Thursday, June 10, 2010

Like It or Not, Artists are Married to Their Dealers by Daniel Grant

"The art market is an odd mix of money and affection"

Like It or Not, Artists are Married to Their Dealers

In The Huffigton Post, Daniel Grant, discusses the different types of relationships between: dealers, artists and collectors. He raises the many issues that occur when, business and friendship are faced with one another.

"Painter Richard Haas has noted the state of one's relationship with a dealer may be measured in the frequency of phone calls and who's calling whom. "The dealer is calling you most of the time when you're in favor," he said. "When you find yourself calling the dealer most of the time, you're not in favor anymore. There are not enough phone calls, not enough visits to your studio; you don't get invited to dinner. You know you're at an end."

"When Jackson Pollock signed his first contract with collector and dealer Peggy Guggenheim in 1943, he was able to quit his job decorating ties to concentrate on painting. That first contract paid him a stipend of $150 per month, with guaranteed sales of $2,700 annually (if there were less than $2,700 in sales, Guggenheim would be paid the difference in paintings). His second contract with her two years later raised the stipend to $300 per month and gave Guggenheim ownership of Pollock's entire artistic output for the year with the exception of one painting that the artist could retain. The terms of those contracts might not satisfy artists nowadays, but it was beneficial to both Pollock and Guggenheim then, reflecting her trust in his talents and allowing him to work unencumbered by financial constraints. This was a true partnership."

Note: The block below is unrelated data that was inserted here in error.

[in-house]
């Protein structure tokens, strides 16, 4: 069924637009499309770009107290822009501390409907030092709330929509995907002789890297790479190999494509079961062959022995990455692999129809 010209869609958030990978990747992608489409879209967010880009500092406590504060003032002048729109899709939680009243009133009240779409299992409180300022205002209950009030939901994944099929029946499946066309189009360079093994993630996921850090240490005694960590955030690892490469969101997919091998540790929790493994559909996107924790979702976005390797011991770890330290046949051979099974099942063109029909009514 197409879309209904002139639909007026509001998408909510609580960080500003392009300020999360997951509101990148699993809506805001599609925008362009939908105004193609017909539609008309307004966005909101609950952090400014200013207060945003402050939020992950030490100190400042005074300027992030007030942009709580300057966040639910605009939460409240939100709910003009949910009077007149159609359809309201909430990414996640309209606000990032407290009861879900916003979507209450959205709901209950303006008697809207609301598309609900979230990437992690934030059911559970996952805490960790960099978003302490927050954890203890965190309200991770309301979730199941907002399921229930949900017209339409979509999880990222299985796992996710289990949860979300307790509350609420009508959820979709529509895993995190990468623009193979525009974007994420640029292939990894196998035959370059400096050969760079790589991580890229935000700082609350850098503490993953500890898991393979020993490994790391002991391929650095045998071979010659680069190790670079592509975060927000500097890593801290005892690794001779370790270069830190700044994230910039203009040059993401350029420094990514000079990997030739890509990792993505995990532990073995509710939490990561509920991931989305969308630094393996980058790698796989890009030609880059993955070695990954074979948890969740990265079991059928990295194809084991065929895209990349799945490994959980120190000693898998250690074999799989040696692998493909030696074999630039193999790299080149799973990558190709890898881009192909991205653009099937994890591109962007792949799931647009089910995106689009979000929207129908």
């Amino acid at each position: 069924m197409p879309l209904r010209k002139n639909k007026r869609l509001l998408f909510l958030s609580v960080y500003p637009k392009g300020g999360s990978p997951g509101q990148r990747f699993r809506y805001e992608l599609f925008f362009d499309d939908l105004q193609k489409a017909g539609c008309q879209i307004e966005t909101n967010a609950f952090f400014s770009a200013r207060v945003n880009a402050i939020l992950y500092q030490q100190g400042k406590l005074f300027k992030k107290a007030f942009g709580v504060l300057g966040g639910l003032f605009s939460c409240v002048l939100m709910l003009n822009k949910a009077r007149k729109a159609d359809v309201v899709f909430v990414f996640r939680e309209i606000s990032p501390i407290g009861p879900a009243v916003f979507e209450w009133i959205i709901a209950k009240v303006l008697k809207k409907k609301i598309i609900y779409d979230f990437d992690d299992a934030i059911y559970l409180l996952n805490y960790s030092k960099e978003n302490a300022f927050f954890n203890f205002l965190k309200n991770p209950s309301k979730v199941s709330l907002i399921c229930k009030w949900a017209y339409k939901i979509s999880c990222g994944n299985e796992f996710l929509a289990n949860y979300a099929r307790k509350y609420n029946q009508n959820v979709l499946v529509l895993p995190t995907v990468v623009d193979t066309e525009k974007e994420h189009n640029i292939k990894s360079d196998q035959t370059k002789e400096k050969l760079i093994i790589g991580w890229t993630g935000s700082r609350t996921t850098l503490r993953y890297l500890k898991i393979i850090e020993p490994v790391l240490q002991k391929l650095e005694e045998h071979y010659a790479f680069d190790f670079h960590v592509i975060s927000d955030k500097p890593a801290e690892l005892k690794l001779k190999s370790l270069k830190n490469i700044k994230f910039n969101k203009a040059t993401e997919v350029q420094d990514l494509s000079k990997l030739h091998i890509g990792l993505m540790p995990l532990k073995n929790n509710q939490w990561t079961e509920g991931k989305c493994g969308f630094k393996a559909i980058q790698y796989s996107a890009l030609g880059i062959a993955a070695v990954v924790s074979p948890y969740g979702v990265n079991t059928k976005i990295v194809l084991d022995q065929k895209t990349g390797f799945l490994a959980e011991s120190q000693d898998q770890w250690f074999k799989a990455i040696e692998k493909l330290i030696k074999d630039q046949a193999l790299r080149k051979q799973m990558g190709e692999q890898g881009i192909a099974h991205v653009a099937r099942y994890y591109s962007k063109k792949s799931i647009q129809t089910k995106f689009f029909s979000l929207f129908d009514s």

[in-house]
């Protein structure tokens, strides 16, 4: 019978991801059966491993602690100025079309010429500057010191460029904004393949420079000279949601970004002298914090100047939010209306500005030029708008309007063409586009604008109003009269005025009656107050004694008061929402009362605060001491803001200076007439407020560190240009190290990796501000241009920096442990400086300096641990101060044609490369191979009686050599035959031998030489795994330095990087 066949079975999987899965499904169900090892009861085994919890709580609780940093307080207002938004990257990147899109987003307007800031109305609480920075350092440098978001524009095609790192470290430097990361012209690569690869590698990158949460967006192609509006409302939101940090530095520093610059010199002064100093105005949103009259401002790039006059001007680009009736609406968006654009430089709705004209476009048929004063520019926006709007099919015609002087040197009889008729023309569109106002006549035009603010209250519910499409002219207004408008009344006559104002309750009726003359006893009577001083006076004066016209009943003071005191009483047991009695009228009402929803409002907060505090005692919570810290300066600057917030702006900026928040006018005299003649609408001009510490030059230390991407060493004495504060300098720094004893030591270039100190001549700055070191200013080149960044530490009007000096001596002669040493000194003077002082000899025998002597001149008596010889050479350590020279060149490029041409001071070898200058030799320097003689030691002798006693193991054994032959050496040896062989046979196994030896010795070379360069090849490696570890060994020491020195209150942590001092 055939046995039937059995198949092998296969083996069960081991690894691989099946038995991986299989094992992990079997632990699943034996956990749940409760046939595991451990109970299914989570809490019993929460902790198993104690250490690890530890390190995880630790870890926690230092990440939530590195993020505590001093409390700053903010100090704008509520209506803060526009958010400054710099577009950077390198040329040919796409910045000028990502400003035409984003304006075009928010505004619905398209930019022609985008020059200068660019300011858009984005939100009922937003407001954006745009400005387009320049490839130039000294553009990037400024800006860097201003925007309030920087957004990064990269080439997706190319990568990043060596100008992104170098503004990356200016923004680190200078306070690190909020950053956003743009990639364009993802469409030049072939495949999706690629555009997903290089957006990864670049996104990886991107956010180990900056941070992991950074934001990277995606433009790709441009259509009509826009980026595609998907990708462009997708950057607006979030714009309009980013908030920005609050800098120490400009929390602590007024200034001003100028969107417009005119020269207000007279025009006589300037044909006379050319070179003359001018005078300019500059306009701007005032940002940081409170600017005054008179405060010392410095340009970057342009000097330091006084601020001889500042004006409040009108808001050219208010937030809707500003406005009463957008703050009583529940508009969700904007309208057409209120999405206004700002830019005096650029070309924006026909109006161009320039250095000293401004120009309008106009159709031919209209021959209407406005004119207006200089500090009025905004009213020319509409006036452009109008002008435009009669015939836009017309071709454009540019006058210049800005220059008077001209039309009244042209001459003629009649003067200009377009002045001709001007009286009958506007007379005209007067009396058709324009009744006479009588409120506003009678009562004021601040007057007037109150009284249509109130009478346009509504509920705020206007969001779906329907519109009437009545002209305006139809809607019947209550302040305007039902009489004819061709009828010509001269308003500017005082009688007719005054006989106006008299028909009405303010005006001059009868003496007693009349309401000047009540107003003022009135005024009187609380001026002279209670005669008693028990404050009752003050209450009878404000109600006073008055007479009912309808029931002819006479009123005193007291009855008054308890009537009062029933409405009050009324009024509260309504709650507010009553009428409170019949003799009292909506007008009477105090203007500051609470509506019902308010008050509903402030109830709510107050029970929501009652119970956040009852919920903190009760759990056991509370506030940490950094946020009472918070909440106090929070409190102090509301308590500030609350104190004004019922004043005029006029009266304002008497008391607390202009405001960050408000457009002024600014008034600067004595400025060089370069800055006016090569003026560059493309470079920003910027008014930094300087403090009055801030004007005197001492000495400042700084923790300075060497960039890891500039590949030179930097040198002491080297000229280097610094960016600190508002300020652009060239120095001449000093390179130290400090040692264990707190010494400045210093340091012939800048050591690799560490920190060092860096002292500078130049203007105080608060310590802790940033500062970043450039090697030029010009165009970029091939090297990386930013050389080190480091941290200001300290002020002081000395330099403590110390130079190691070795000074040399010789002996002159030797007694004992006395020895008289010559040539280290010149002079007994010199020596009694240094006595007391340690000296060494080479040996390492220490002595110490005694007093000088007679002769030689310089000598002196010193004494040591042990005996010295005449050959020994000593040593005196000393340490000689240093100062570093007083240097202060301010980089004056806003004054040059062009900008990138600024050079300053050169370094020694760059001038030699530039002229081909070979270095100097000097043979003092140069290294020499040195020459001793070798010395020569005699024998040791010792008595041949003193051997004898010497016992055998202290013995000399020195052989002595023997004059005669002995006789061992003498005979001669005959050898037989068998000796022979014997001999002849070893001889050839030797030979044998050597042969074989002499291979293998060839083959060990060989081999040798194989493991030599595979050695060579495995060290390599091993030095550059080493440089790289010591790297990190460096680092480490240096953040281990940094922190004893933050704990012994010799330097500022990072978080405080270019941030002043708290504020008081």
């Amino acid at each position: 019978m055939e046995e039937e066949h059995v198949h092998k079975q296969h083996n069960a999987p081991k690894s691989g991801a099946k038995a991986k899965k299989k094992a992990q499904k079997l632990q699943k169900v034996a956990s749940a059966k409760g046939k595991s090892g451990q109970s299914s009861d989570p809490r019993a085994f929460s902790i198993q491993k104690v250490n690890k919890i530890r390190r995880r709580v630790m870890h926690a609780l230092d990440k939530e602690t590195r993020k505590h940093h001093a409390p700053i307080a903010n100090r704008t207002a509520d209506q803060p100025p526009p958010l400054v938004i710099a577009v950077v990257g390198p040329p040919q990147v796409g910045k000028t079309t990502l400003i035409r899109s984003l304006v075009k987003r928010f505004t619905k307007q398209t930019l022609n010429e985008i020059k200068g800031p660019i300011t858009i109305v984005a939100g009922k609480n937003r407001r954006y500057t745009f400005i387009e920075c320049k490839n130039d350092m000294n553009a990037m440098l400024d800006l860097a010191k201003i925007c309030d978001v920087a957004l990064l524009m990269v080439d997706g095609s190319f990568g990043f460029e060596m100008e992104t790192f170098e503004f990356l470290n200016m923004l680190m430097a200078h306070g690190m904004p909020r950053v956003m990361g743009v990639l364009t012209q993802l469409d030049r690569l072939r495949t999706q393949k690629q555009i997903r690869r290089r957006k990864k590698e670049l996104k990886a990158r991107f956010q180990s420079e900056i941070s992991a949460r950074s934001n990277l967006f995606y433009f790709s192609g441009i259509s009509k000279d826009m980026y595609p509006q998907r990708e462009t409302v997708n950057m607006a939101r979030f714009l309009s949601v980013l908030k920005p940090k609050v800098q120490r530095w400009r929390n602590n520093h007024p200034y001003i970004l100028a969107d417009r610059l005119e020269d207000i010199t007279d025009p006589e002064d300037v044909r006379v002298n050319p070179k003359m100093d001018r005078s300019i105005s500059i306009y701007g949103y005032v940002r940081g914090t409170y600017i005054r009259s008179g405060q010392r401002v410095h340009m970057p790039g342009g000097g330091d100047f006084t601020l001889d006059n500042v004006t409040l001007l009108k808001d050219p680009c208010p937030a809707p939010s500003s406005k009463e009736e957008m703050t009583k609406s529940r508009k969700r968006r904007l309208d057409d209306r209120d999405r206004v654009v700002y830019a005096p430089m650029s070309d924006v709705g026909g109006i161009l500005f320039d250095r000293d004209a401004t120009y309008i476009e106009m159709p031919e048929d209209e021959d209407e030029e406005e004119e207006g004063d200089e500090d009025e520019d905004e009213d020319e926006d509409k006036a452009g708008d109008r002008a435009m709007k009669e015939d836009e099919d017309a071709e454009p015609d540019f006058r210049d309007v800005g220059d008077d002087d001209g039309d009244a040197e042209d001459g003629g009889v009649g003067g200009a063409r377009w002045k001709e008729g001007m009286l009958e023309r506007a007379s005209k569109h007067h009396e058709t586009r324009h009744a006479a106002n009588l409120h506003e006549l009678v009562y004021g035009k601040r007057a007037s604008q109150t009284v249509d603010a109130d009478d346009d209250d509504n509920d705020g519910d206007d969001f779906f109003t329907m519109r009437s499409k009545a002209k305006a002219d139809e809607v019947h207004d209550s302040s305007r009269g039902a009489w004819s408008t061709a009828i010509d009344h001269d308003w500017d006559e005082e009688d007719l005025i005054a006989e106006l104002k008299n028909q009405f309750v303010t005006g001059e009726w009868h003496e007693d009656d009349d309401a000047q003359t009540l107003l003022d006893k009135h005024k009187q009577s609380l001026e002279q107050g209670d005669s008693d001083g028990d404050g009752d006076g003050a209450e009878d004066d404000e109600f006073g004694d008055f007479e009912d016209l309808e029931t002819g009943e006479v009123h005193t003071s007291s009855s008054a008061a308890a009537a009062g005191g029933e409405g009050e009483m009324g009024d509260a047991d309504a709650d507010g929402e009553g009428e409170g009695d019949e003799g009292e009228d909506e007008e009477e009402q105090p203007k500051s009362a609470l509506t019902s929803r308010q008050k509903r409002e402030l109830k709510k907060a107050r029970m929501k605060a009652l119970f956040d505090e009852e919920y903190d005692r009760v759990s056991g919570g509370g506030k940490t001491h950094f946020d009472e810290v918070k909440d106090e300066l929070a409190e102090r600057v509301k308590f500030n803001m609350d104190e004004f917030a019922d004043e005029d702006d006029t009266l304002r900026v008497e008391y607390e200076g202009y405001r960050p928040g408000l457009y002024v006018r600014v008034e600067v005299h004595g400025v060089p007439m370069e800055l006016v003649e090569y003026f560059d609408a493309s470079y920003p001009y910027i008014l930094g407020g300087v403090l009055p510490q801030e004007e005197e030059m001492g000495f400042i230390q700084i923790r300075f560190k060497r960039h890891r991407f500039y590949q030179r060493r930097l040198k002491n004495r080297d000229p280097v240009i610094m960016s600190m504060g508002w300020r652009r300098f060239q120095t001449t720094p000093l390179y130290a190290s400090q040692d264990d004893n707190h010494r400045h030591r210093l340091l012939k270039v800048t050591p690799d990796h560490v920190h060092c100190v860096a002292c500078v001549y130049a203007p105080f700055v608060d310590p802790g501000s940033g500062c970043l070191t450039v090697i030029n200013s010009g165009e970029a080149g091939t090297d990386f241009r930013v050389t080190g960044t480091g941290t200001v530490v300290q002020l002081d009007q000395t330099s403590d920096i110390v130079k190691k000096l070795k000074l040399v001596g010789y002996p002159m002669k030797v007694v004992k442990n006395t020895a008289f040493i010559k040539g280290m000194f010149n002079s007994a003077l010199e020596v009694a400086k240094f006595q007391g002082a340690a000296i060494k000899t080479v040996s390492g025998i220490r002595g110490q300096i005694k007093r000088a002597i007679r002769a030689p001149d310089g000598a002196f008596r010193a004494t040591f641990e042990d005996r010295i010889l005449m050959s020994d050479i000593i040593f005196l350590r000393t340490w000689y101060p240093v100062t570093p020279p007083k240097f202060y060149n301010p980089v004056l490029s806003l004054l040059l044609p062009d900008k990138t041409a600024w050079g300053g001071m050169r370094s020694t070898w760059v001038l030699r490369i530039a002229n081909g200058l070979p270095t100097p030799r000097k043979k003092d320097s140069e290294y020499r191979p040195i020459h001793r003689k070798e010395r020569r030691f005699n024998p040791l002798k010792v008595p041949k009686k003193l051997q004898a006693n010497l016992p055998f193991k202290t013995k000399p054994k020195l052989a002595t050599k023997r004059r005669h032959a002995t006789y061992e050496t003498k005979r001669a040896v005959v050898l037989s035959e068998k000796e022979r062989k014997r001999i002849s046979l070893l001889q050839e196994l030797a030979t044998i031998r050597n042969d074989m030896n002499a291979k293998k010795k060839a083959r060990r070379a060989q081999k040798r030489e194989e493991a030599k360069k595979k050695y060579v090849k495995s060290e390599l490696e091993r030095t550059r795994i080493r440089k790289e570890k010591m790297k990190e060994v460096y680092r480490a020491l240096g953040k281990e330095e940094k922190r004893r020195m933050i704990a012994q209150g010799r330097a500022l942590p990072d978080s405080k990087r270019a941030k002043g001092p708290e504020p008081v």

"For better or worse, it is the volume of money pouring into the art market that has led to evolving relationships between artists and dealers. For dealers, that sometimes means dropping an artist after one or two unsuccessful shows, because rents are too high and other artists' work is too sought-after to put energy into nurturing one person's career. For artists, that may mean not committing to a long-term relationship with a gallery. Ultimately, these questions lead to one at the heart of a relationship with a dealer, "Is loyalty a hindrance to my career?"

Article by, Daniel Grant.

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